I am sitting on a couch at my Mums’ Group feeding my baby. My toddler is fighting over a toy with another kid. For the first time – ever- she bends her mouth to his shoulder, and bites.
I feel, predictably, awful. What mother wouldn’t. I very much want to disappear. What is most awful is that I am barely focussed on what has happened at all. I deal with it; stop feeding the baby, crouch down and hug the bitten child until his mum gets there, then attend to my child. My child who is always, it seems, one step ahead in confounding me. I explain, as best I can to a two-year-old, that biting hurts people. We even show the welt, the bruise, on the shoulder, as evidence. I diligently deal with this hiccup, and then attempt to resume feeding my disgruntled baby.
But the predominant feeling, the loudest sounds in my head? The newly-ringing diagnosis of depression, and the consistent realisation that I do not feel like doing my job properly. Ever. The daily recognition that this hard-slog is not going to go away easily or quickly, and the additional knowledge of what that means in practical terms. It means, sometimes, that when my child behaves appallingly, I’m actually distracted – disconnected – to the degree that I actually want to scream, “But what about me? What am I going to do? How am I going to survive this?”
When we had all calmed down, and the bruised child was receiving icy-pole first-aid in the kitchen, the mums, the toddlers, returned to their activities. I sat in self-absorbed silence.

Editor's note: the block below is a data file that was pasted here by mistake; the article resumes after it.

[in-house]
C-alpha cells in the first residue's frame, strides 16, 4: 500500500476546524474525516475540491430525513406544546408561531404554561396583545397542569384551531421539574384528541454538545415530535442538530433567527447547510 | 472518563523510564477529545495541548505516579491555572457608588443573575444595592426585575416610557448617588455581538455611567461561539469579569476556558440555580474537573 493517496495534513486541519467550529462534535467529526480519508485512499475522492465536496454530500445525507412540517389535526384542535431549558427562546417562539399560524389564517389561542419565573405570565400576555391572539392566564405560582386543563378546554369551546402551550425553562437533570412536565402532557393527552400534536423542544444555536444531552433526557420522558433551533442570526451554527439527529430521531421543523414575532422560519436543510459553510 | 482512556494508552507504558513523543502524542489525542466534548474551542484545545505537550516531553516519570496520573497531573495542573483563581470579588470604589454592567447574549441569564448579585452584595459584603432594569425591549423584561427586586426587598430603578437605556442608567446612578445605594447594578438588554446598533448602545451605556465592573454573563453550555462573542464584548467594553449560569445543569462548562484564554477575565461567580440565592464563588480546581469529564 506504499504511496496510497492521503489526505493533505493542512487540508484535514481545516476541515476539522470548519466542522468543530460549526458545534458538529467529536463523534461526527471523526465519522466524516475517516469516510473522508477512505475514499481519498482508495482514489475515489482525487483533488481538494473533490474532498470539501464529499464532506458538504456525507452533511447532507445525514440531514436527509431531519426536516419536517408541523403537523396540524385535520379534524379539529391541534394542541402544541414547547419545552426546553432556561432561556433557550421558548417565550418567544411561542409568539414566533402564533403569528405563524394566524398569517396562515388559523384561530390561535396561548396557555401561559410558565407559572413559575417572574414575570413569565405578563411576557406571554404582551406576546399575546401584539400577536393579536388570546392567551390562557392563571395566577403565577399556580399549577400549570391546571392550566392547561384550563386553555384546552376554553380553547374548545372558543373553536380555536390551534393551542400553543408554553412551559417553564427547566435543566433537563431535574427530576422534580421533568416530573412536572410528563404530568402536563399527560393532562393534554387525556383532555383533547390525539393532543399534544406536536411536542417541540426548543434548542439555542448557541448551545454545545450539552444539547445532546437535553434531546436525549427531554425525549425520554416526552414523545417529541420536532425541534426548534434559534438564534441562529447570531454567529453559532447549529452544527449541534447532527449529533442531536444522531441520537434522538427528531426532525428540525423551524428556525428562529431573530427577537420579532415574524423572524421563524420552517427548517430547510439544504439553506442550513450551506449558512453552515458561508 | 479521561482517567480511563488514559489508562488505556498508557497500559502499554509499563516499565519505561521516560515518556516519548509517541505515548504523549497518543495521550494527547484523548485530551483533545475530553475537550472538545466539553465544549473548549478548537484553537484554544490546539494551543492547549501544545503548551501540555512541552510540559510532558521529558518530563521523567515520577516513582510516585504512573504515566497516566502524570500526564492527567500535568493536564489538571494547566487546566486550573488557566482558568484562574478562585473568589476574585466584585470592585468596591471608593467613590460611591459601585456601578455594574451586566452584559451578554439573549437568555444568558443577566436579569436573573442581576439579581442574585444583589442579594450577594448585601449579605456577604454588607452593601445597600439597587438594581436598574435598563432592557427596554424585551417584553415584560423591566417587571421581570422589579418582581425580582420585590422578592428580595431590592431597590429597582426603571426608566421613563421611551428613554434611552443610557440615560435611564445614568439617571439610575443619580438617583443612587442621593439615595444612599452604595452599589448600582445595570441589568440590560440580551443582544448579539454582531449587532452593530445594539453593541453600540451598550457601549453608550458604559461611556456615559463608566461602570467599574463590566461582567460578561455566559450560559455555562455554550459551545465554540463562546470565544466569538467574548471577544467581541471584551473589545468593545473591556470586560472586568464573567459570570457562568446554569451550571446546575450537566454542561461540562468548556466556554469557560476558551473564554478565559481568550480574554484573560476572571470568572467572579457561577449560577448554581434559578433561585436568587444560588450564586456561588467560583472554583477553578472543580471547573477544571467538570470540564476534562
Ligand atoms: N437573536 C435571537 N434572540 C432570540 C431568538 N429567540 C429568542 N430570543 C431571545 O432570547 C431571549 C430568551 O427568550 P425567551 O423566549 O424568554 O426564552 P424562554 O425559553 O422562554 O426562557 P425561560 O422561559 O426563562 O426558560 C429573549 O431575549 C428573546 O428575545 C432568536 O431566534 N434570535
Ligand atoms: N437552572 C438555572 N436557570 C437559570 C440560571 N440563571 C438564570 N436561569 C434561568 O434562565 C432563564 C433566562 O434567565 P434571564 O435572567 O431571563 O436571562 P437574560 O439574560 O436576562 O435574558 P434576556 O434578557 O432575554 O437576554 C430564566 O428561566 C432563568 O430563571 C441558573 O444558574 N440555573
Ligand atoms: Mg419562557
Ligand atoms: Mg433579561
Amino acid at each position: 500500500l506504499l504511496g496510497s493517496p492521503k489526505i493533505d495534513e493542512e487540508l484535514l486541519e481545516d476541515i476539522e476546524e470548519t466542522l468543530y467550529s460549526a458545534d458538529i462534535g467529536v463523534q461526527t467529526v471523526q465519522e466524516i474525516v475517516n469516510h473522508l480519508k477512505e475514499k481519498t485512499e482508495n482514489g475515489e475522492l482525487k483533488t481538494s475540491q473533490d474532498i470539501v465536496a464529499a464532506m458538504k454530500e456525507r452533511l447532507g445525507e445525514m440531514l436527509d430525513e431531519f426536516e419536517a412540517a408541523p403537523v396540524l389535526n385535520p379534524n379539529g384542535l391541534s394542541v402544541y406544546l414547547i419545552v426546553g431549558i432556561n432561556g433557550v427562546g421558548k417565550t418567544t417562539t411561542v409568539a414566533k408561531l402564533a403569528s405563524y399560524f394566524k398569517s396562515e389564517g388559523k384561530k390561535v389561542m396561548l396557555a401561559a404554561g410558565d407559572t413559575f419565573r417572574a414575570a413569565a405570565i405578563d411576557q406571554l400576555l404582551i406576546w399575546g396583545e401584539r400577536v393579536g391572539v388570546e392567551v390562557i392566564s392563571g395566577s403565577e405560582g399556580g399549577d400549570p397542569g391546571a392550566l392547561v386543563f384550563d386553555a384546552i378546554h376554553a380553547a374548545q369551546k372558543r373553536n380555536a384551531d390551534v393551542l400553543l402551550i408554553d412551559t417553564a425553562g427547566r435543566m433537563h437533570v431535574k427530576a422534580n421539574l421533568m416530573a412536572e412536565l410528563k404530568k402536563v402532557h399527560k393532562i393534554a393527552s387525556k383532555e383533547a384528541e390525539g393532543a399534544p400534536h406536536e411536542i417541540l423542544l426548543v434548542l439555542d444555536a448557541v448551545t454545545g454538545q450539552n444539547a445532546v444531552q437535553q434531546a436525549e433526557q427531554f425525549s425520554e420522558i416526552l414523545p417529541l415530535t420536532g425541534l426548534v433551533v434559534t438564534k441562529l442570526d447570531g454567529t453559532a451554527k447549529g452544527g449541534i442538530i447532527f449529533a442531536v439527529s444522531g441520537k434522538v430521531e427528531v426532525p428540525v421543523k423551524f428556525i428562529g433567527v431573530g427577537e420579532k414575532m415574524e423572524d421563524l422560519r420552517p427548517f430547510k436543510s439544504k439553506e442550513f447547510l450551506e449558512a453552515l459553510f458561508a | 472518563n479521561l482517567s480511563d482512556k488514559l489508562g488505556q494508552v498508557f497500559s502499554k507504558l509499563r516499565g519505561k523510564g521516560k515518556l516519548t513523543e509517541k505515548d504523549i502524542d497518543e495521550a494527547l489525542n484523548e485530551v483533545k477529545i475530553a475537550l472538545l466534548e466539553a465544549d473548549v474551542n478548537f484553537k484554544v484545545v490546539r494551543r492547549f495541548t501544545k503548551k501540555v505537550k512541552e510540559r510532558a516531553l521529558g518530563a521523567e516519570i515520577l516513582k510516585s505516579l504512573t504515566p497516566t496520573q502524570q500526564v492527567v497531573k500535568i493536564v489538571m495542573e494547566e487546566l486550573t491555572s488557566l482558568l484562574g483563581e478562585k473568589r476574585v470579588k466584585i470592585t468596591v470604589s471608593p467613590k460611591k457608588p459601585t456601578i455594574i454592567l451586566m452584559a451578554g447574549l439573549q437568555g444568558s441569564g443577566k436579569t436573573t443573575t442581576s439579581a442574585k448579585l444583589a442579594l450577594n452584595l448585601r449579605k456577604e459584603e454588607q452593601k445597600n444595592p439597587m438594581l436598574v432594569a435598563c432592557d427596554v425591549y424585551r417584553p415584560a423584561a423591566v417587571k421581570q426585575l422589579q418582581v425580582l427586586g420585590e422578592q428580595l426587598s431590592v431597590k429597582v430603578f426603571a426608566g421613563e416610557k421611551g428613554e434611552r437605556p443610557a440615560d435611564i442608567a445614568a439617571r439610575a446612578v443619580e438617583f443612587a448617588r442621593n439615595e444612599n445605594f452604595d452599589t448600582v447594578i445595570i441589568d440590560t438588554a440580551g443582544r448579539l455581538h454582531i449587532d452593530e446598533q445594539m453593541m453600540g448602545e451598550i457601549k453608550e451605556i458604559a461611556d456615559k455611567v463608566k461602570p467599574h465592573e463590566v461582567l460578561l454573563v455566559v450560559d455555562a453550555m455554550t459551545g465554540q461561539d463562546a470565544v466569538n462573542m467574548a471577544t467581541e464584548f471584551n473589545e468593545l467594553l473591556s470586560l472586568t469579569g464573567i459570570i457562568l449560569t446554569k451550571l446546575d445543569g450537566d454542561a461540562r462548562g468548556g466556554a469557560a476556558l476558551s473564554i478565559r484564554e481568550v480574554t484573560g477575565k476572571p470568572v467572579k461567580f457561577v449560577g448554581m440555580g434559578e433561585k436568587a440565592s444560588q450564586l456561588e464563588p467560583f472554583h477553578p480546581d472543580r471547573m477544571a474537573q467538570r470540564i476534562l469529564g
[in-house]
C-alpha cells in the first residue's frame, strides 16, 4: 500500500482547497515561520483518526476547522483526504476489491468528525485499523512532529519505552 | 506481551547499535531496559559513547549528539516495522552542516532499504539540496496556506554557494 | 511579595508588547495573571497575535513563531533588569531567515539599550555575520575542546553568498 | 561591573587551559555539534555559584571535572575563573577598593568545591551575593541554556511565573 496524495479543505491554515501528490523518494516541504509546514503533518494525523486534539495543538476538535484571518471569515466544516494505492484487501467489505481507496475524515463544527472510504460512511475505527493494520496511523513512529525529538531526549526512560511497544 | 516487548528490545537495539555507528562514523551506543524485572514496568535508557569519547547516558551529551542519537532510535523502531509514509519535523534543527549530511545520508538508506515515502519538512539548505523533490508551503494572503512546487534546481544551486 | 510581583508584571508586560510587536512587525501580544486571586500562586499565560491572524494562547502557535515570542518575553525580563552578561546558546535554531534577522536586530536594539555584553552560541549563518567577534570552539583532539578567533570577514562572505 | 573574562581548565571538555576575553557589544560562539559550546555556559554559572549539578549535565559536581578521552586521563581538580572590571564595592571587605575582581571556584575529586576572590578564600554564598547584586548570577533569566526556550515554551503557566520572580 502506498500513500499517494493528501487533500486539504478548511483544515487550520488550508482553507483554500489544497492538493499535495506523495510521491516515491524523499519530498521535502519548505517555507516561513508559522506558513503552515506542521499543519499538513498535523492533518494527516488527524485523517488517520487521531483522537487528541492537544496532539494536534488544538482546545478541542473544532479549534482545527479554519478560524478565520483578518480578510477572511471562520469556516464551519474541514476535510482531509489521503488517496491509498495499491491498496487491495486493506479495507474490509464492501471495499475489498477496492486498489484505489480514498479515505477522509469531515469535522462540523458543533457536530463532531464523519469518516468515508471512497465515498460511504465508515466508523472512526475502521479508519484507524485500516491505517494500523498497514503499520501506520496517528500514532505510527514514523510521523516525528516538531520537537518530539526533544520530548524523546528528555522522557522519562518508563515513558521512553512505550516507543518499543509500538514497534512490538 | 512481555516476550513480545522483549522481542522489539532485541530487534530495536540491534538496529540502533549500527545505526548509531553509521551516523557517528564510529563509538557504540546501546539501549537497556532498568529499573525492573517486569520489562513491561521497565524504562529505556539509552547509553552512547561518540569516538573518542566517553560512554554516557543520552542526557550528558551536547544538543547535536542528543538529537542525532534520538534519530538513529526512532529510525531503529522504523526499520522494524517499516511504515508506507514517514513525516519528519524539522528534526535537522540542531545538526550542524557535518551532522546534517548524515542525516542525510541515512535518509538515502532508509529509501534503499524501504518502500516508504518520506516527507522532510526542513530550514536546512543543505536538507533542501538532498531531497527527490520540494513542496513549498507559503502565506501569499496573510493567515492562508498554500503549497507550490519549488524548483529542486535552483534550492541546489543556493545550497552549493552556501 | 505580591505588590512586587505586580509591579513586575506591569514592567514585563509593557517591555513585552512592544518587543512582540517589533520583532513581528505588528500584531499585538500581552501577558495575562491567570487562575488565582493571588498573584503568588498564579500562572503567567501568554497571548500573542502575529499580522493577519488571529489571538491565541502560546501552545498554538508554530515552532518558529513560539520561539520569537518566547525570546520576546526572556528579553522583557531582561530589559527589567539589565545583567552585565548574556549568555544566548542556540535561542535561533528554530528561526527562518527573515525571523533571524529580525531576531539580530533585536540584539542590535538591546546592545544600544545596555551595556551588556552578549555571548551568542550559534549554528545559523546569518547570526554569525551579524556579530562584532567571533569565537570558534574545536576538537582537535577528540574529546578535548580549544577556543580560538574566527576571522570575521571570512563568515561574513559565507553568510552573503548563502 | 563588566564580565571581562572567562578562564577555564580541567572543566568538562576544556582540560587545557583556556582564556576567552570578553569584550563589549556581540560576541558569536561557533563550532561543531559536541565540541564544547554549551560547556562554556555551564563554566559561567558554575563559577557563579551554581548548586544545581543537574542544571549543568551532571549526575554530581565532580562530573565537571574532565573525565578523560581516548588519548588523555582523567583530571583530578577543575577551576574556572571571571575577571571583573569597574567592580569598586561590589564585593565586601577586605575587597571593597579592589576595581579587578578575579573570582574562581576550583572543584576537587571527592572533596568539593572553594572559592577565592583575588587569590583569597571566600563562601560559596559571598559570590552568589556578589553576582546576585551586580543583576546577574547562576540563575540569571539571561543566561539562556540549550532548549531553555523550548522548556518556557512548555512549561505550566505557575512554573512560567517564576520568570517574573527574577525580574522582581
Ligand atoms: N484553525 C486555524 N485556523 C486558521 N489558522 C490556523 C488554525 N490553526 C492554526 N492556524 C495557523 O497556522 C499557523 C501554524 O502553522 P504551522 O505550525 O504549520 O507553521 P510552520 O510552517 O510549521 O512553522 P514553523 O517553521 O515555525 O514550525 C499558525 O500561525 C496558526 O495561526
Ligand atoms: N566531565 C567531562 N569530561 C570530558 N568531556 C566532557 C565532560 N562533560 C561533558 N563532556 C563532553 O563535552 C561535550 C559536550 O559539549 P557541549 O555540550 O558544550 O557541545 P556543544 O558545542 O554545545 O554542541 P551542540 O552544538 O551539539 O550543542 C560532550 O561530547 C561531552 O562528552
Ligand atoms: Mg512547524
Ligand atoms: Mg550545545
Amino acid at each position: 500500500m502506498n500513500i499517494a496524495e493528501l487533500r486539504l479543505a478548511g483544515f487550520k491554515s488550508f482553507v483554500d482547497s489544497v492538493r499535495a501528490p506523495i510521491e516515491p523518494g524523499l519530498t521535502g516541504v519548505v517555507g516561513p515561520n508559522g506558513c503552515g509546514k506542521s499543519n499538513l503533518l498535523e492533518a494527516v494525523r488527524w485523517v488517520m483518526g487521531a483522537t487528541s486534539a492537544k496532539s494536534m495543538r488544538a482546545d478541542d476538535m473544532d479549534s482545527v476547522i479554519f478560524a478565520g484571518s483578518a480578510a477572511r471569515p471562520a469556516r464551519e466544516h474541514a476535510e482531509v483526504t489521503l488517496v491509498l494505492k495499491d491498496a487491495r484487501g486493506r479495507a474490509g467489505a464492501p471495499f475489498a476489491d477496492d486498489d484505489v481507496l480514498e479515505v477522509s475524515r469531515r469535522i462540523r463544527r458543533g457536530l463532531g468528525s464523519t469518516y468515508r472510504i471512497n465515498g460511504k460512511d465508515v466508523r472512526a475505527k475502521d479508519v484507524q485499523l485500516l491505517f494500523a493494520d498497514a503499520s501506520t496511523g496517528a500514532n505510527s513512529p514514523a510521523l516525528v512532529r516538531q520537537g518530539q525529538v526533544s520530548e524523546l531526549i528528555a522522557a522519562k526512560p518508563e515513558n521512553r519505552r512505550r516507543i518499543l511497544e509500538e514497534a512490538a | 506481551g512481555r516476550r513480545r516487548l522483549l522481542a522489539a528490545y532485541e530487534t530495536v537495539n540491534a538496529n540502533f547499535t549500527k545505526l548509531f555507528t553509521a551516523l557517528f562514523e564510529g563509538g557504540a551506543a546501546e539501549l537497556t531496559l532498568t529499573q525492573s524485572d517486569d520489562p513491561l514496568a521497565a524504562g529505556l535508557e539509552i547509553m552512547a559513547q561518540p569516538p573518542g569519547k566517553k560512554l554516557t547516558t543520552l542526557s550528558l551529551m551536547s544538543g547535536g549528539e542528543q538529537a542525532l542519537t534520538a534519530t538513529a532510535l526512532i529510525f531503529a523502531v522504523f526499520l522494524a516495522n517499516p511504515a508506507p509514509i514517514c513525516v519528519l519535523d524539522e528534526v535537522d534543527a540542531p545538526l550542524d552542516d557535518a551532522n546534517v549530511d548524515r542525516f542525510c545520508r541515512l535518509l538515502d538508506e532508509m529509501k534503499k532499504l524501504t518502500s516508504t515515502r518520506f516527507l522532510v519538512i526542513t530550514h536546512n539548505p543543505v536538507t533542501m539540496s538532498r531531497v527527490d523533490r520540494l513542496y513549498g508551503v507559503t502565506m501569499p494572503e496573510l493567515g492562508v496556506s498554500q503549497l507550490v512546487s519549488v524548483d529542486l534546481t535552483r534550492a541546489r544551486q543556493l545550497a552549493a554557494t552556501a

One mum, who knew better than to ignore this, turned to me in a quiet moment and said, “Are you ok?” My relief was extreme. It was like someone had just put aloe on sunburn. I stared straight ahead and answered truthfully, “Not really. I’ve been diagnosed with PND.”
It was such a relief to tell someone. It wasn’t that I was going around pretending that everything was ok. But mothers of young children are pretty constantly in a state of exhaustion and disarray, so struggles can go unrecognised. I was very, very grateful to my friend for noticing, and for asking.
Yeah, ok. Some people do not like to talk about their depression. But honestly, I don’t know anyone who doesn’t value confiding in a friend and sharing their struggles sometimes. This particular friend was able to then confide in me that she had had PND with her first child. That, in itself, was a relief too. It was wonderful to know someone who had been through it, and was better.
The key factor for me that day was that my friend listened to my answer. Carefully. She didn’t pledge to make everything suddenly better. She didn’t fix anything right then and there. But she listened, she cared, she offered simple friendship, and hope.
Thursday September 15 was R U OK? Day. The website explains:
Staying connected with others is crucial to our general health and wellbeing. Feeling isolated or hopeless can contribute to depression and other mental illnesses, which can ultimately result in suicide. Regular, meaningful conversations can protect those we know and love.
It’s so simple. In the time it takes to have a coffee, you can start a conversation that could change a life.
My friend did that for me. It really helped.
Would you like to read more blogposts about this subject? Click on the link below and you will be taken to a little collection of them, hosted by Gemma at My Big Nutshell.